Learn more about the Proposed White House Council on Boys and Men at:
Also connect with us on Facebook at:
by Warren Farrell, Ph.D.
When Barack Obama became President, he immediately created a White House Council on Women and Girls. Shortly after, I got a call from the White House inquiring of my interest to be an adviser. I added to my enthusiasm the need for a White House Council on Boys and Men. To accomplish that, I created a multi-partisan coalition of 34 prominent thought leaders to discover whether the government had a valid role in transforming the boy crisis into our sons’ opportunities.
Our report met with interest at the White House—but three years of effort have resulted in nothing. This is a missed opportunity because as President Obama has been extremely sensitive to women’s issues, he’s acted as if boys and men who are not African American have no issues at all. Sensitivity to our sons and their dads is not only morally right; it is politically wise.
Notice more than the gravity of these issues for boys and men; notice how they would be addressed by different departments of the government, resulting in the likelihood that without a coordinating White House Council on Boys and Men that the left hand wouldn’t know what the right hand is doing…
Most of us have heard the statistics regarding males going from 61% of college graduates to a projected 39%. But few of us know that our sons will be the first American generation to have less education than their dads. And the problem is not just education—it’s also motivation. We’ve heard about the impact of video games and video porn. But few know how plastics leaching into streams and lakes simulate estrogen and accelerate female maturity even as it retards male maturity. For a president interested in our environment, overlooking this impact on virtually every family is egregious.
Item Boys’ suicide rate goes from equal to girls’ prior to adolescence to five times girls’ between 20 and 24.
Item Among the elderly, men over 85 have a suicide rate 1300% higher than their female peers.
Adolescent male emotional challenges range from ADHD to violence, crime and the 5 D’s: depression, drinking, drugs, disobedience and delinquency.
Why has the male-female life expectancy gap grown from one year in 1920 to more than five years today? And why do boys and men die earlier than girls and women from nine of the 10 leading causes of death? Fortunately, our daughters’ and mothers’ health challenges are addressed by seven federal offices of women’s health. Our sons’ and fathers’ are not addressed by a single federal office of men’s health.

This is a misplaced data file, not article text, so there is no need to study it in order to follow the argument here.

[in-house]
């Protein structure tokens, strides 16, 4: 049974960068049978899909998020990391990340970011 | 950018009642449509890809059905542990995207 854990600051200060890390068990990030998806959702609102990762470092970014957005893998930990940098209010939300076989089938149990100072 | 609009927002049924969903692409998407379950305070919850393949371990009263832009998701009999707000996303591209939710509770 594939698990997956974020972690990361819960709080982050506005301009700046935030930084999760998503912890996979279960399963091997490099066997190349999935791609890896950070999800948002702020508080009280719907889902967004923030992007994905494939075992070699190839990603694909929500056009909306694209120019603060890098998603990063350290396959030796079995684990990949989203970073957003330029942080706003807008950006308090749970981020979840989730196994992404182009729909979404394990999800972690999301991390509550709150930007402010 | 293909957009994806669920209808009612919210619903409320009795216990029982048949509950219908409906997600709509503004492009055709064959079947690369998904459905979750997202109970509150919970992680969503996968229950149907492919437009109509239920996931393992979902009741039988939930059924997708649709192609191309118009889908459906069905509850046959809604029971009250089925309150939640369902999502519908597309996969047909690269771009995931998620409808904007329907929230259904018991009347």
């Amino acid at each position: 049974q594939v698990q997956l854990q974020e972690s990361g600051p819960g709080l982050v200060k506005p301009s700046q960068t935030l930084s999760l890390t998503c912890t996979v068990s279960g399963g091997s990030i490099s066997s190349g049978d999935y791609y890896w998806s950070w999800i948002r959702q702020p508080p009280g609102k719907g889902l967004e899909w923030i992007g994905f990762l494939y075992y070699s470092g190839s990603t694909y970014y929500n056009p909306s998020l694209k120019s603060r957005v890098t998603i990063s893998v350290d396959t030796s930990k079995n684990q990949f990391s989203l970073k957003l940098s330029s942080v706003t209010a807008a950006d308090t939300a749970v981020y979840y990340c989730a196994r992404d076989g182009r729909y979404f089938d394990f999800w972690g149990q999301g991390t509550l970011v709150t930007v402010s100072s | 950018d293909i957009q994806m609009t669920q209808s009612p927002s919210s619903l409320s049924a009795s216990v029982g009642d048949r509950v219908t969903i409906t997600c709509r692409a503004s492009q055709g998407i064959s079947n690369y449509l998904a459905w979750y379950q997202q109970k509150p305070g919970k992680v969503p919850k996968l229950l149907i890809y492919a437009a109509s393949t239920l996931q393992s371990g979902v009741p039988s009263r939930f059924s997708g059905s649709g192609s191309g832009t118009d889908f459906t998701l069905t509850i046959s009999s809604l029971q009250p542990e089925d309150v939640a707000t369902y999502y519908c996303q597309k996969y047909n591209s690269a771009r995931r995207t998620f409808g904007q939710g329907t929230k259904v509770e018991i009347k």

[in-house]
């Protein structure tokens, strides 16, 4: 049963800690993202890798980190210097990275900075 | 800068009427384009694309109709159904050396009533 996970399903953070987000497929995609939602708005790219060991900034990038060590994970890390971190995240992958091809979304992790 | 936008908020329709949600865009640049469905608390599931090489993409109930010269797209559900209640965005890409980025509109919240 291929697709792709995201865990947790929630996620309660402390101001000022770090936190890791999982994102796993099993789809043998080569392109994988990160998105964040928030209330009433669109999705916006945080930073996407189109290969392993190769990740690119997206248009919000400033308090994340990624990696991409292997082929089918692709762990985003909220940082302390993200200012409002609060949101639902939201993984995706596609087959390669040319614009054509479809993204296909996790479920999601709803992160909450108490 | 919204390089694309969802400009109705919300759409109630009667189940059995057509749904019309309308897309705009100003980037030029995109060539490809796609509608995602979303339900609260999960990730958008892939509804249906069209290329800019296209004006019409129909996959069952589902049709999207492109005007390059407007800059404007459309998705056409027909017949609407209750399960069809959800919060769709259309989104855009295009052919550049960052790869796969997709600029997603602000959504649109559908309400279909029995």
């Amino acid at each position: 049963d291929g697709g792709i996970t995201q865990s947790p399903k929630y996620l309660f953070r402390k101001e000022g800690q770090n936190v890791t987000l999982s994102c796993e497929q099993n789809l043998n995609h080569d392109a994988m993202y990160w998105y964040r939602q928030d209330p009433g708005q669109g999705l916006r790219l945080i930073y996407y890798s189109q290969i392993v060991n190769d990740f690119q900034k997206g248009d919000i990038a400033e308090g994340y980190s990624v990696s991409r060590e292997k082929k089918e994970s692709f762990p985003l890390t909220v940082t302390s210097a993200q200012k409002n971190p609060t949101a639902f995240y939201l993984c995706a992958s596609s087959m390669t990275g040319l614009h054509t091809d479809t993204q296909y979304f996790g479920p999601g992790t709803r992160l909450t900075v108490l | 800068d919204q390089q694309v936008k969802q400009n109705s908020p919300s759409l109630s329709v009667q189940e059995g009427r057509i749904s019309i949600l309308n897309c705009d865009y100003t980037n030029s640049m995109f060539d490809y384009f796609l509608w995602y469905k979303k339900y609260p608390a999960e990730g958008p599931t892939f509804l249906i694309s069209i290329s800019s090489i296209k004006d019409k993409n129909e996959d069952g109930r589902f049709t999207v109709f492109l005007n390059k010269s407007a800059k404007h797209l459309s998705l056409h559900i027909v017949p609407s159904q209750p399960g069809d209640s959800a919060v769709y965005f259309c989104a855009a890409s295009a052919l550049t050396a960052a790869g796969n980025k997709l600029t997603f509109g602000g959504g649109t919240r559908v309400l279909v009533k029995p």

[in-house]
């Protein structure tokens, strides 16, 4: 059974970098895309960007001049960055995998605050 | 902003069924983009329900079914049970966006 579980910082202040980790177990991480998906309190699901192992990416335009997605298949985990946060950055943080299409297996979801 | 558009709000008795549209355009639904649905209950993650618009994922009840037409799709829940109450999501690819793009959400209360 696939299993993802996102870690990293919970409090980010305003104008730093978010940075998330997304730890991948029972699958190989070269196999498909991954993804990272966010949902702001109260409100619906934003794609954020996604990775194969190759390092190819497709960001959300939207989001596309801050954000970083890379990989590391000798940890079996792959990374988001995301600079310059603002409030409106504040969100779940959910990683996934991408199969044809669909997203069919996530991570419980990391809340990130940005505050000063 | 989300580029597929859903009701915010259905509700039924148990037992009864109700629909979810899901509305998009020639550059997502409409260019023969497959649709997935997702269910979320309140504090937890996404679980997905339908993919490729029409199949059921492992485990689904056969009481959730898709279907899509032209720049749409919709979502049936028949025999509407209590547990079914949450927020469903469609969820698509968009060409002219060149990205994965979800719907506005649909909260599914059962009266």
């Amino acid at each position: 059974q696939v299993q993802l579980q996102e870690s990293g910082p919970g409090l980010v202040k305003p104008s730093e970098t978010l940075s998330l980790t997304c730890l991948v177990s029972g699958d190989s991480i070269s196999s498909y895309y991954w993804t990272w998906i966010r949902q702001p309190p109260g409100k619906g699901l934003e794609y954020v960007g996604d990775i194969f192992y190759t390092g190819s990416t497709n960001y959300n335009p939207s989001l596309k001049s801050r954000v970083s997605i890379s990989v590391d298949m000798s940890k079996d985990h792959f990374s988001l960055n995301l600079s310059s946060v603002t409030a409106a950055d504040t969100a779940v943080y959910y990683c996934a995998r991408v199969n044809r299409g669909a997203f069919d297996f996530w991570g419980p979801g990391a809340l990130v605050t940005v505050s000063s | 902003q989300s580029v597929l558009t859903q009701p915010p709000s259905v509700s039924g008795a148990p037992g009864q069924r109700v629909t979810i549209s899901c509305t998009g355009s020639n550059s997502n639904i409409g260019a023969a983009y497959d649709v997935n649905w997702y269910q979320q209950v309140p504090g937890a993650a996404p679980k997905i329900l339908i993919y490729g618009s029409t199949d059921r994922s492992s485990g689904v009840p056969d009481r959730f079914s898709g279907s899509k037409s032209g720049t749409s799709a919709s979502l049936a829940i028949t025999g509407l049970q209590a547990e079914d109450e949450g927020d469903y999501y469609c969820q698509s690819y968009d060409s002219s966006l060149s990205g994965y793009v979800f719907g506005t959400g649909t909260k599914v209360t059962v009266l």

One of every five men 25 to 54 is not working. The areas of future job growth (e.g., health; education) are areas our daughters are preparing for; the areas for which uneducated boys have typically found jobs (e.g., manufacturing; agriculture; construction) are in decline. And the mostly-male jobs requiring more education are being outsourced overseas.
A White House Council on Boys and Men would examine the potential for restoring vocation to education, and for developing our sons’ (and daughters’) skills to match employers’ future needs. It can expand the concept of a “man’s work;” and study other countries’ successes. And when men do work, it can recommend ways to increase safety (92% of workplace deaths are men).
A White House Council on Boys and Men can coordinate potential solutions. For example…
One out of three children in the U.S. live in father-absent homes, yet most of the above problems would be significantly addressed with one solution: father involvement. To say nothing of how the more fathers are involved, the more crime and poverty are defeated.
How do we get more father involvement? Take a look at how Sweden restructured its paternity leave so that 85% of its fathers would participate. And what about a male birth control pill? And educating boys in school as to their value as future dads? And…